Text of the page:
Giving Thanks, No Matter What
Colossians 1:11-14 May you be strengthened with all power, according to his glorious might, for all endurance and patience with joy, 12 giving thanks to the Father, who has qualified you to share in the inheritance of the saints in light. 13 He has delivered us from the domain of darkness and transferred us to the kingdom of his beloved Son, 14 in whom we have redemption, the forgiveness of sins (ESV).
Just a few short weeks from now, we’ll be celebrating Thanksgiving. It’s an excellent time to take stock of the past year, and think through all the ways our gracious Father has blessed us.
It’s also a good time to remember that for us as Christians, “giving thanks to the Father” (Col. 1:12), is even one of the key elements of a God-pleasing life (cf. Col. 1:10). Not just on Thanksgiving Day, but as a regular practice in our lives.
And in this passage from Colossians, the Apostle Paul gives some reasons for Christians to give thanks, no matter what else we might be experiencing at the time. Whether our life circumstances might be good or bad, Paul lists some spiritual blessings that all Christians have experienced, and therefore always have reason to thank God at least for these things: God qualified us for an eternal inheritance; God rescued us from the powers of darkness; God transferred us into the Kingdom of His Son; God redeemed us in His Son (cf. Col. 1:12-14).
Each of these blessings are independent of our life circumstances. Each of them have eternal ramifications. I encourage you to take some time, think on what each of these involve, and rejoice and give thanks for how God has graciously granted us these things.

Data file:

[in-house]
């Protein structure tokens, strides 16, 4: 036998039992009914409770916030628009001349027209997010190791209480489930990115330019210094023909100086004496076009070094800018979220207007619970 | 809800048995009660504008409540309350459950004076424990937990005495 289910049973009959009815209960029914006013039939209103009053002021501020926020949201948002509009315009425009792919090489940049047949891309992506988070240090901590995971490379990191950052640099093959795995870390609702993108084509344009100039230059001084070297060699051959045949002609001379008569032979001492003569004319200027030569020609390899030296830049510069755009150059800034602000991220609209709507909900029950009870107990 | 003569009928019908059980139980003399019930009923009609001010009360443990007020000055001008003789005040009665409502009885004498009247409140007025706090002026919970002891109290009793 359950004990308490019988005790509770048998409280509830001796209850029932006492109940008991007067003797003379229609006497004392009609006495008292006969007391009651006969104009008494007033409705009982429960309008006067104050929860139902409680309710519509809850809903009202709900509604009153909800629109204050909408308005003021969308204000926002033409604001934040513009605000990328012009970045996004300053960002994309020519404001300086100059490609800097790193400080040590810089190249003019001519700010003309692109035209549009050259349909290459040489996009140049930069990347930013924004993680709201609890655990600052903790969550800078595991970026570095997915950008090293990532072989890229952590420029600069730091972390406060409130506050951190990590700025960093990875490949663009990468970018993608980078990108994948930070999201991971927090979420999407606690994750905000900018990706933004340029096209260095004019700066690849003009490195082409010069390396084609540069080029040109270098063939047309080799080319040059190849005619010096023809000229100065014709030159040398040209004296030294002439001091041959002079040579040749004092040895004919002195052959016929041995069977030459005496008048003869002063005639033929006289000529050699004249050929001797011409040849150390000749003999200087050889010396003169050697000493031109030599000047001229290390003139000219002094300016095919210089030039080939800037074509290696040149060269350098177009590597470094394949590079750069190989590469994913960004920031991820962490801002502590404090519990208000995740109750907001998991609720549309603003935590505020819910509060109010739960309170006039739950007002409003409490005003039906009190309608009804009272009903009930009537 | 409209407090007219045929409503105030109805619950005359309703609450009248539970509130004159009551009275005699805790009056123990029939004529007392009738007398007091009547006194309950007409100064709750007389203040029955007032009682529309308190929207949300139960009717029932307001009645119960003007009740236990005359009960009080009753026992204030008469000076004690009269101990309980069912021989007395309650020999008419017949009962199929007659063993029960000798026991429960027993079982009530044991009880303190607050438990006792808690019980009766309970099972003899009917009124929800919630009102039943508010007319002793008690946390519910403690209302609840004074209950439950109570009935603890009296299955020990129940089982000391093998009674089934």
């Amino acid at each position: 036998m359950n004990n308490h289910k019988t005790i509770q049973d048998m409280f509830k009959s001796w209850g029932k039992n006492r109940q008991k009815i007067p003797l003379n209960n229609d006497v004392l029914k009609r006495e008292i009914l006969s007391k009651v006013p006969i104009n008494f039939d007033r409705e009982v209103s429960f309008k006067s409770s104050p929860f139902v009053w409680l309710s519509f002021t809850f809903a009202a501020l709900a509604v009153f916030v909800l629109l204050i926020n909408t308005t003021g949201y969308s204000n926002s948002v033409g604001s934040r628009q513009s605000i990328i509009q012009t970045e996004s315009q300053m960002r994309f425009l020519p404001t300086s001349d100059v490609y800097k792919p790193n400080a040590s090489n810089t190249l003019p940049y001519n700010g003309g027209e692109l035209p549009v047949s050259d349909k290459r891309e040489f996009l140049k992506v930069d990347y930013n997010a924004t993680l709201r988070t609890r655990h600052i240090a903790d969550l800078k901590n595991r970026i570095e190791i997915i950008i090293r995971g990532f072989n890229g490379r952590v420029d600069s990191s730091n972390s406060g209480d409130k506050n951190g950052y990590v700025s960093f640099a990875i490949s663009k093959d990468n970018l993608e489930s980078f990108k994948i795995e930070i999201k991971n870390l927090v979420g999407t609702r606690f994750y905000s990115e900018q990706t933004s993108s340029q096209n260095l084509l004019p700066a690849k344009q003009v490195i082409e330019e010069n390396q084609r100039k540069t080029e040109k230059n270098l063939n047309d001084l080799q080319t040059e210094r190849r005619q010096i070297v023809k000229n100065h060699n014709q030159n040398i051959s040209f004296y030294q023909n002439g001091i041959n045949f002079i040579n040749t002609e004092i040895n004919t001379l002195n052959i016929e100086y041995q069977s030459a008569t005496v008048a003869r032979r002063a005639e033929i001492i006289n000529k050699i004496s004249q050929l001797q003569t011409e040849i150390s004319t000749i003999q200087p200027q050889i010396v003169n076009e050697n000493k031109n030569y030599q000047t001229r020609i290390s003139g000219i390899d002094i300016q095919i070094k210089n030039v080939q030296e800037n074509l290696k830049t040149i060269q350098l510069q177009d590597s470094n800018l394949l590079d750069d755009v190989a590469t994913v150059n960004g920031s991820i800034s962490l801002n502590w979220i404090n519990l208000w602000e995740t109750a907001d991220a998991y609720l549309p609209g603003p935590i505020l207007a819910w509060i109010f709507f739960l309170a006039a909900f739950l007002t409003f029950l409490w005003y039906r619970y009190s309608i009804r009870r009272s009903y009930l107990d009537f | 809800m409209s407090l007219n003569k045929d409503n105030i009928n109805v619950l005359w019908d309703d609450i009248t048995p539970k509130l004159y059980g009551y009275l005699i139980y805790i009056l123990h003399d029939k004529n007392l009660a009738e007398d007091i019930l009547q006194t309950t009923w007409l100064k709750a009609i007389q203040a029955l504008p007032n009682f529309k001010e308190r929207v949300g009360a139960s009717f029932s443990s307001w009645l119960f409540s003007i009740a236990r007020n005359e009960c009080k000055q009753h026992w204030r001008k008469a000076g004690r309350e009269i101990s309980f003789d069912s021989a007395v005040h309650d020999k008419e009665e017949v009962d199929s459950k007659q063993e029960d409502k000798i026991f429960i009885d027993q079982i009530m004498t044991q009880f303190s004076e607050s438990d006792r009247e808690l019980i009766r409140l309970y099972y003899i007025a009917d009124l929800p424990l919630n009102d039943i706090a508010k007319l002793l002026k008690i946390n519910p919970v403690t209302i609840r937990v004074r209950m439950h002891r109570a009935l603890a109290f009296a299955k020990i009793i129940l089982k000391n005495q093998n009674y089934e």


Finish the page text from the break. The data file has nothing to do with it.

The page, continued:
Many of us recognize John Newton (1725-1807) as the author of the great hymn, Amazing Grace. You may not recall that he was a pastor as well. He once gave a great illustration of how knowledge of our eternal blessings (like our eternal inheritance and reward) can help us to remain thankful, even as we face hard times here and now.
Newton said, “Suppose a man was going to New York to take possession of a large estate, and his [carriage] should break down a mile before he got to the city, which obliged him to walk the rest of the way; what a fool we should think him, if we saw him ringing his hands, and blubbering out all the remaining mile, "My [carriage] is broken! My [carriage] is broken!"(Richard Cecil, Memoirs of the Rev. John Newton, p. 108).
As believers, we have much more than a “large estate” before us. The apostle Peter says of our inheritance, that it “is imperishable, undefiled, and unfading, kept in heaven for you” (1 Peter 1:4 ESV). This is ours. God has already “qualified [us] to share in [it]” (Col. 1:12). Even if our “carriage” might break, we can still give thanks to our gracious God for this future inheritance, as well as the other spiritual blessings Paul has laid out for us here in Colossians 1:12-14.